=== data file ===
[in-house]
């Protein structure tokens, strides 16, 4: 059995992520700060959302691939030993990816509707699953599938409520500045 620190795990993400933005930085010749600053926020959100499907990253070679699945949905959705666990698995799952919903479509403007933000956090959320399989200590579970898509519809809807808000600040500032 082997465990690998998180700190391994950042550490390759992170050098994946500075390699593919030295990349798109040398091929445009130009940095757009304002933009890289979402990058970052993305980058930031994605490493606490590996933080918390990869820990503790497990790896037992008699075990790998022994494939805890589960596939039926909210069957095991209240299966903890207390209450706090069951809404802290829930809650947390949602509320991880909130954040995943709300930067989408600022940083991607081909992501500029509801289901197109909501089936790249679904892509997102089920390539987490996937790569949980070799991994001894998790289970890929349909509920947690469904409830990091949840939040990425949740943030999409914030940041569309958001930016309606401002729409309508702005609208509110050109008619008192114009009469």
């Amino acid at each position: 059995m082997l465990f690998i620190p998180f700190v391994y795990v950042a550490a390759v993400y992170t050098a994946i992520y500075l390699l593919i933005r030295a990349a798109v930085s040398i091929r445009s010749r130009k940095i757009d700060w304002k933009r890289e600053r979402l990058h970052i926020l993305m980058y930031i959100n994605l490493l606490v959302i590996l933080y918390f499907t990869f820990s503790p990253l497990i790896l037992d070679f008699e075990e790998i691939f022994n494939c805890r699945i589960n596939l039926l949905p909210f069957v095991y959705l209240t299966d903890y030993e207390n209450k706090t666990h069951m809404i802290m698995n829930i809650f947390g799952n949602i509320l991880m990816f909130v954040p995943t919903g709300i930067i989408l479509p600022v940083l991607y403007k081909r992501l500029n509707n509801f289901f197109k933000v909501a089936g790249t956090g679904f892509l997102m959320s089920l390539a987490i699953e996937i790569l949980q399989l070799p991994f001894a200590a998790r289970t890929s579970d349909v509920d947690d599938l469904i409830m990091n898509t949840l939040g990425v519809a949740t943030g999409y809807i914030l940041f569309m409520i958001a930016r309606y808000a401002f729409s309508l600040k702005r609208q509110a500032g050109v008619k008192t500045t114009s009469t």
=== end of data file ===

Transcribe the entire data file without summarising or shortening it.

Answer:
[in-house]
């Protein structure tokens, strides 16, 4: 059995992520700060959302691939030993990816509707699953599938409520500045 620190795990993400933005930085010749600053926020959100499907990253070679699945949905959705666990698995799952919903479509403007933000956090959320399989200590579970898509519809809807808000600040500032 082997465990690998998180700190391994950042550490390759992170050098994946500075390699593919030295990349798109040398091929445009130009940095757009304002933009890289979402990058970052993305980058930031994605490493606490590996933080918390990869820990503790497990790896037992008699075990790998022994494939805890589960596939039926909210069957095991209240299966903890207390209450706090069951809404802290829930809650947390949602509320991880909130954040995943709300930067989408600022940083991607081909992501500029509801289901197109909501089936790249679904892509997102089920390539987490996937790569949980070799991994001894998790289970890929349909509920947690469904409830990091949840939040990425949740943030999409914030940041569309958001930016309606401002729409309508702005609208509110050109008619008192114009009469």
């Amino acid at each position: 059995m082997l465990f690998i620190p998180f700190v391994y795990v950042a550490a390759v993400y992170t050098a994946i992520y500075l390699l593919i933005r030295a990349a798109v930085s040398i091929r445009s010749r130009k940095i757009d700060w304002k933009r890289e600053r979402l990058h970052i926020l993305m980058y930031i959100n994605l490493l606490v959302i590996l933080y918390f499907t990869f820990s503790p990253l497990i790896l037992d070679f008699e075990e790998i691939f022994n494939c805890r699945i589960n596939l039926l949905p909210f069957v095991y959705l209240t299966d903890y030993e207390n209450k706090t666990h069951m809404i802290m698995n829930i809650f947390g799952n949602i509320l991880m990816f909130v954040p995943t919903g709300i930067i989408l479509p600022v940083l991607y403007k081909r992501l500029n509707n509801f289901f197109k933000v909501a089936g790249t956090g679904f892509l997102m959320s089920l390539a987490i699953e996937i790569l949980q399989l070799p991994f001894a200590a998790r289970t890929s579970d349909v509920d947690d599938l469904i409830m990091n898509t949840l939040g990425v519809a949740t943030g999409y809807i914030l940041f569309m409520i958001a930016r309606y808000a401002f729409s309508l600040k702005r609208q509110a500032g050109v008619k008192t500045t114009s009469t």